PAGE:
Home refrigerators are our ultimate home storage item. There are, however, some items that you should never put in your refrigerator.
If you fear you’ve been a culprit of over-refrigerating, check out our list of 17 (food and non-food) items that you should never store in your refrigerator. You'll end up with tastier and healthier food and products that work better.
1. Nail polish
It seems like this would be an effective way to help your polish last longer, but it doesn't. The cooler temperatures in the refrigerator cause the polish to thicken. Your polish will last longest if it's stored at room temperature away from direct sunlight.
We're not sure where this idea originated, but storing your batteries in the refrigerator will actually reduce the battery's performance. Also, condensation that occurs in the refrigerator can cause the contacts to corrode and damage the seal. The best place to store your batteries is in a drawer at room temperature (68 to 78 degrees Fahrenheit).
3. Hot Sauce
It turns out that hot sauce can be stored in your pantry for up to three years. Who knew?
Condensation from the refrigerator or freezer can affect the flavor of ground and whole-bean coffee. Instead, store your coffee in an airtight container in your pantry.
Maybe you've been putting potatoes in the refrigerator because they tend to sprout if you don't use them quickly enough. Moisture in the refrigerator actually changes the flavor and causes the starches to break down. Store them in a paper bag in your pantry. Don't place them in plastic bags because plastic is prone to trap moisture and speed up decay.
Keep them on the kitchen counter. Storing them in the refrigerator changes the texture, causing them to become mushy and mealy.Related: 11 Things You Should Never Put in the Microwave
7. Ketchup and Mustard
Believe it or not, Mom was storing these condiments all wrong. They’ll keep perfectly fine in the pantry. Think about this: How many hamburger joints have you been to where they have the ketchup or mustard sitting on the table?
Storing onions in the refrigerator will cause them to get moldy and mushy. Onions need air circulating around them. Place your onions in a mesh bag and store in the pantry or another dry place. However, keep them away from your potatoes because potatoes emit moisture and gasses that cause onions to rot.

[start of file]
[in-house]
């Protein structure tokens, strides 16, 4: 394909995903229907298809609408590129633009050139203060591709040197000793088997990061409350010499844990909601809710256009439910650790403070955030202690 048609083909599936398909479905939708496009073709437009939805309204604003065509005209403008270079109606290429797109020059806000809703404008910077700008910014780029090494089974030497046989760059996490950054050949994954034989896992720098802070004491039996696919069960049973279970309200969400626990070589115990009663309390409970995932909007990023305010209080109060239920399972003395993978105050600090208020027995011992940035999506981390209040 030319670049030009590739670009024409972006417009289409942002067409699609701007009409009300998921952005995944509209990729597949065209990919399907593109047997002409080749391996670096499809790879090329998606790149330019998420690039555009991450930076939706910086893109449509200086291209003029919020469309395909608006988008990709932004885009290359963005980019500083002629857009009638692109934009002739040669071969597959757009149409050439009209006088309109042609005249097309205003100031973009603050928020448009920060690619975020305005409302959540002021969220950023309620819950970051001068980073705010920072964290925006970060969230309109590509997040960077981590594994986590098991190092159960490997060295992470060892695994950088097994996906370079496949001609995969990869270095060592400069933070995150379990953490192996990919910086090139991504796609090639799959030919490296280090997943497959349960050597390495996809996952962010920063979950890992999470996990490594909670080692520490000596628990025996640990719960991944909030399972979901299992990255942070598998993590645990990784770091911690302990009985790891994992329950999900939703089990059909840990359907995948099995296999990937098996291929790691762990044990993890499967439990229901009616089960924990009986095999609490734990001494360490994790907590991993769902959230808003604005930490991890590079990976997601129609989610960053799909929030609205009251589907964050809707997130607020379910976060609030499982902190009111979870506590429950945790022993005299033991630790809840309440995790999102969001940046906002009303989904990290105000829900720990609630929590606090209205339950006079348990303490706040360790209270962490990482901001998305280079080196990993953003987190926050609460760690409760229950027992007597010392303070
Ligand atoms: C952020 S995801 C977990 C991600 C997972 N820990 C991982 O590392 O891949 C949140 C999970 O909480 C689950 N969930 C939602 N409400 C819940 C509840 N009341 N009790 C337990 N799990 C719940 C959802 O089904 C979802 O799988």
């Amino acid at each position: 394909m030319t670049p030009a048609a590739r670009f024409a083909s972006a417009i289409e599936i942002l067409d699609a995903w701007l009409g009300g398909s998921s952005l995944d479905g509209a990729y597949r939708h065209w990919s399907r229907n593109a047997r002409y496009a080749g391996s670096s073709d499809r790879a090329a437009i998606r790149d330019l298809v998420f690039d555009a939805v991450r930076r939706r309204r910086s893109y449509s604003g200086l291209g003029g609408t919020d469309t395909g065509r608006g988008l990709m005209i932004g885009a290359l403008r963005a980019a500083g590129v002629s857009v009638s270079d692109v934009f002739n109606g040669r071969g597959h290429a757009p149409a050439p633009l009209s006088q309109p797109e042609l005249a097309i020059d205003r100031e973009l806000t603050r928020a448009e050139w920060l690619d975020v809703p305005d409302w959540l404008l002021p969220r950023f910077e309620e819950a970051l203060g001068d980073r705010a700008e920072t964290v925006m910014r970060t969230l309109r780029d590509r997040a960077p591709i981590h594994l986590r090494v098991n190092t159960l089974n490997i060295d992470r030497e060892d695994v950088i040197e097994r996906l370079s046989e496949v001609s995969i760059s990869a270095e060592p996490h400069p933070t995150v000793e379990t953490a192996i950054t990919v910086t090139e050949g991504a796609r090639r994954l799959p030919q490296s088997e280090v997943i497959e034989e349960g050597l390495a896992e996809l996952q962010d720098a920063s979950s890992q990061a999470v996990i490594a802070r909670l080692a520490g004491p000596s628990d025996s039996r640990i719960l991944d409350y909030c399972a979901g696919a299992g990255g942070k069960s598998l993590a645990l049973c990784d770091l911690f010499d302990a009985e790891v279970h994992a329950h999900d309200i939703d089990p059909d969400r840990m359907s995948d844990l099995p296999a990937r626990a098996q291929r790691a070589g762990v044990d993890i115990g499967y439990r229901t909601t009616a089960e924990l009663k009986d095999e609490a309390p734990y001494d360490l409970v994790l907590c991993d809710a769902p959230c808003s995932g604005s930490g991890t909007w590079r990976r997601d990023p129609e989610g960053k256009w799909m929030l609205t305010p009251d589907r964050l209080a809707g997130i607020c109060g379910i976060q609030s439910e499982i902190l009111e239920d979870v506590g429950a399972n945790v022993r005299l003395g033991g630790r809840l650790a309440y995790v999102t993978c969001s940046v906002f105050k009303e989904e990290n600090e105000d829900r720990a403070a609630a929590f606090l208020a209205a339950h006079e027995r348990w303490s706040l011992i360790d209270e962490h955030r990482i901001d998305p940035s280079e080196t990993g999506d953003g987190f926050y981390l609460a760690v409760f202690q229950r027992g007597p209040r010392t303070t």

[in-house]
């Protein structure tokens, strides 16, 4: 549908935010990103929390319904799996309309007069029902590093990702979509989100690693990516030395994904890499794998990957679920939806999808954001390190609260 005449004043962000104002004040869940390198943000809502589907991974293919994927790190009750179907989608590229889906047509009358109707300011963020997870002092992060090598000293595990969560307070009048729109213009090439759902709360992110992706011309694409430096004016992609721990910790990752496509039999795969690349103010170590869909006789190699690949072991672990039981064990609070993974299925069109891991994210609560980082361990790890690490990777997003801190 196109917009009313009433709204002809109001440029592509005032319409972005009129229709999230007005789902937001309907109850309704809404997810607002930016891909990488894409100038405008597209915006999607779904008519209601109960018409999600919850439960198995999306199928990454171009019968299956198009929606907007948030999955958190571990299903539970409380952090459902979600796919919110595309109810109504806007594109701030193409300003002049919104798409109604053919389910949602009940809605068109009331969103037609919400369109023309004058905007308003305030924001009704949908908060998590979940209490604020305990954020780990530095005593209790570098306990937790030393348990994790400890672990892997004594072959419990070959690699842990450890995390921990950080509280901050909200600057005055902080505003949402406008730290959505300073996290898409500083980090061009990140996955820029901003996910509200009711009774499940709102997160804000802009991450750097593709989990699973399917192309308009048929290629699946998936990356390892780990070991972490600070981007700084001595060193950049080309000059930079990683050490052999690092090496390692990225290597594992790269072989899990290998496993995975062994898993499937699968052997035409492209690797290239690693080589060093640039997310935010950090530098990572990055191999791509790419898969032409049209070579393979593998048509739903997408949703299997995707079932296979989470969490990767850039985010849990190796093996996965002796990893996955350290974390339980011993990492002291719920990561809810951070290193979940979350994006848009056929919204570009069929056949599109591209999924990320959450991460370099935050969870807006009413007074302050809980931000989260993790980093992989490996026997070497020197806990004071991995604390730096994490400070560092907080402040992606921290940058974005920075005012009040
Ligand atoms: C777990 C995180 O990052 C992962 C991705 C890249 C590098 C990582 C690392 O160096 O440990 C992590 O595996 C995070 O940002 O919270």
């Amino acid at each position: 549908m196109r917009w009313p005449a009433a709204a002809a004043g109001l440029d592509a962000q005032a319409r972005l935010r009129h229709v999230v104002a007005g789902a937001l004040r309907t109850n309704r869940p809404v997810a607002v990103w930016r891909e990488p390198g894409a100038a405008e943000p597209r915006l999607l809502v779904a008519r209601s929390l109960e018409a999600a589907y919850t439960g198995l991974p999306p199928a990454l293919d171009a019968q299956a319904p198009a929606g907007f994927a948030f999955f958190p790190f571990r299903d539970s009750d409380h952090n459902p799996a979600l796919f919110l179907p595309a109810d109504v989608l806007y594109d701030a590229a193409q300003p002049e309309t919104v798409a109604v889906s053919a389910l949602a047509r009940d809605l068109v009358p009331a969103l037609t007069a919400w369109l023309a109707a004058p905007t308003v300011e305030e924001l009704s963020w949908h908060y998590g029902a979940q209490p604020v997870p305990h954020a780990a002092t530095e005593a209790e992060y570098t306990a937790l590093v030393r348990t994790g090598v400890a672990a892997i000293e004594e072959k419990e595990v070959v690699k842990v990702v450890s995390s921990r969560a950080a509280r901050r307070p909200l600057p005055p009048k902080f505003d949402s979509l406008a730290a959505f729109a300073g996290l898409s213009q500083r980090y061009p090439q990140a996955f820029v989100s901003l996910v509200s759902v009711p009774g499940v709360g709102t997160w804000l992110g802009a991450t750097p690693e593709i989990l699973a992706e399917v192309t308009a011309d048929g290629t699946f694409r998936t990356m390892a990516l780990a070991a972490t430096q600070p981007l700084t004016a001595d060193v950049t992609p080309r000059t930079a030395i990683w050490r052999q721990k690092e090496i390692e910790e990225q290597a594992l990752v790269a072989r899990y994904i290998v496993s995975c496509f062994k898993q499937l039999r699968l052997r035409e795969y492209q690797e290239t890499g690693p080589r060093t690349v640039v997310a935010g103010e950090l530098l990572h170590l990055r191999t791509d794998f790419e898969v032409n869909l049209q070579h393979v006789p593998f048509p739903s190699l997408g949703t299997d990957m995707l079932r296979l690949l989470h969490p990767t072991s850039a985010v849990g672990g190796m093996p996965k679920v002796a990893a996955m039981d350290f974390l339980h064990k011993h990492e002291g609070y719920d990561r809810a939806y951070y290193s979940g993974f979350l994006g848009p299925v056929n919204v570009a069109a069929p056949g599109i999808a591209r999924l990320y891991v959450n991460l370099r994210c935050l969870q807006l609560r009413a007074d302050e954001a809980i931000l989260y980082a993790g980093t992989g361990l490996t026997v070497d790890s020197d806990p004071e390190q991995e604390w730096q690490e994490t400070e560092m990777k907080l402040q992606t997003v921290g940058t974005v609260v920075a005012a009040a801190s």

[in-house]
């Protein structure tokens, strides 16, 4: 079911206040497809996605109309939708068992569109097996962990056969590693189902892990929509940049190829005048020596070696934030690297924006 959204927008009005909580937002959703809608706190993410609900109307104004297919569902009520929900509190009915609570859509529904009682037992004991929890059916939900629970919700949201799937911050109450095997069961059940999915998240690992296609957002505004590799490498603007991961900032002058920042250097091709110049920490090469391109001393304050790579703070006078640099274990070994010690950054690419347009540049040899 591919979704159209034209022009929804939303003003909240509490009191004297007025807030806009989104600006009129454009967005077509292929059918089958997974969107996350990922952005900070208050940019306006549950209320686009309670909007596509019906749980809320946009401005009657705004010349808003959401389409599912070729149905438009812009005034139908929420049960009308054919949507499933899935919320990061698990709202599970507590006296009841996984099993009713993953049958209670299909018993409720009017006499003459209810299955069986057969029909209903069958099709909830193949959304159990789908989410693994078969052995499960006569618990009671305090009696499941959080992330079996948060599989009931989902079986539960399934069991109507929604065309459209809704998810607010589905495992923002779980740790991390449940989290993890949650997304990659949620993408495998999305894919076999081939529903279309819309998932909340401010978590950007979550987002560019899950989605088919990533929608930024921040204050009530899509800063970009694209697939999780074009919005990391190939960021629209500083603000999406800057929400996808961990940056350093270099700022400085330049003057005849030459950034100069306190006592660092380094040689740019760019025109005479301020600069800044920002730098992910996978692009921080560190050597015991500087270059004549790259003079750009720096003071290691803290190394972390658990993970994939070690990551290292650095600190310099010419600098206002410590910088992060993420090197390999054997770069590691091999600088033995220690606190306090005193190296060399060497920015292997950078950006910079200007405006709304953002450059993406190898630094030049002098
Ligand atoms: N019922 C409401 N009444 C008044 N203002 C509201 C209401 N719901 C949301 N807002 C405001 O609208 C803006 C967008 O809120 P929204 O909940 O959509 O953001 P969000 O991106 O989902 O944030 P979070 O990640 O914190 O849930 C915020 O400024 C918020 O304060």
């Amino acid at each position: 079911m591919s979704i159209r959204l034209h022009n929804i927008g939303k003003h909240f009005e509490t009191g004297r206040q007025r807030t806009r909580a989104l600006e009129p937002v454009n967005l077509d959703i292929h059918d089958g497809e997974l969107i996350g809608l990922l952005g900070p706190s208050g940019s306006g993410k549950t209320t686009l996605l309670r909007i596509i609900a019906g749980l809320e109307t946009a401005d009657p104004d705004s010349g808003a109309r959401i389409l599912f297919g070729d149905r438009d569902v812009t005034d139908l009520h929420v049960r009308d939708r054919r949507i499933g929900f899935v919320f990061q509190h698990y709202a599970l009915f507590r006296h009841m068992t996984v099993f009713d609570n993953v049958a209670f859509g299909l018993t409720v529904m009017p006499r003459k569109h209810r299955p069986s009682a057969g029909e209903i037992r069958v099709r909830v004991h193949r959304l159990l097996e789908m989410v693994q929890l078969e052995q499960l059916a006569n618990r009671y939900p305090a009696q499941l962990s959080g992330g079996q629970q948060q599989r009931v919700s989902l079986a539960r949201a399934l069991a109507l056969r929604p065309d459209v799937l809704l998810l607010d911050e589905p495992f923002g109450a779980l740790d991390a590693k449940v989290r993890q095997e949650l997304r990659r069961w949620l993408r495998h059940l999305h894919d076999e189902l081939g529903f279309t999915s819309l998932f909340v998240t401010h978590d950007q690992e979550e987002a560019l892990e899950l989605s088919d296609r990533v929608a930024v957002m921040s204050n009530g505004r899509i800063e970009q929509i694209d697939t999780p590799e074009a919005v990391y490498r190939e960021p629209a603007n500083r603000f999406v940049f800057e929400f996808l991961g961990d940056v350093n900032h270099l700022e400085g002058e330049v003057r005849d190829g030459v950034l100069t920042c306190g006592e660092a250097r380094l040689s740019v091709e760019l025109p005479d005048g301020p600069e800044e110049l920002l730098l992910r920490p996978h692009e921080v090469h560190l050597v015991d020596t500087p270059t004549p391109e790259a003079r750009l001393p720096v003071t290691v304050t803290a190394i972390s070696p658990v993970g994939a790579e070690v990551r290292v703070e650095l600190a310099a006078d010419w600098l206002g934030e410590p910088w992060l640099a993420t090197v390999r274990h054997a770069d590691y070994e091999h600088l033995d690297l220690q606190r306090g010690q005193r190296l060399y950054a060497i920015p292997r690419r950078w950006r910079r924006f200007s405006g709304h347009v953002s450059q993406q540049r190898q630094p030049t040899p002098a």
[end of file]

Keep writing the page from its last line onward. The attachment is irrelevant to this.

Pickles have plenty of preservatives (salt, vinegar) to keep them crisp and fresh in the pantry. Makes sense.
Did you know honey never spoils? But if you put in the refrigerator, it will crystallize and become too gooey to pour. Keep it in the pantry.
This summer food is chock-full of antioxidants such as lycopene and beta-carotene, which have many health benefits. When placed in the refrigerator, watermelon begins losing its nutritional value. A watermelon will last up to three weeks after it's been harvested. Go ahead and keep it on your kitchen counter.
Surprise! There are enough preservatives in jam to safely store it on the counter, in the pantry or on the table (even after it's been opened).
Nobody likes to eat stale bread, but that's exactly what you'll get when you store it in the fridge. It turns out that starches in bread will recrystallize when it's kept in a cooler environment. Store-bought bread will last about a week on your kitchen counter. It is OK to freeze bread in an airtight container until you’re ready to use it.
Moisture, light and temperature changes are not your perfume's friend. All of these things can break down the essential oils and synthetic fragrances in your favorite scent. Instead, store them in a dark, dry place such as your closet.
Don't put it in the refrigerator or it will sprout and become moldy. Yuck! Garlic loves to be stored in a dark, dry place with good air circulation. A mesh bag or bowl in your cupboard is the perfect spot.
Storing oils, especially olive and coconut oils, in the refrigerator will cause them to solidify like butter. Store in a dry place at room temperature.
Fresh herbs such as basil, parsley and cilantro are delicious in recipes, but putting them in the refrigerator can cause them to absorb odors, wilt and blacken. Instead, trim the ends of the stems and place them in a glass with an inch or so of water. Added bonus: It looks pretty and makes your kitchen smell great!Next
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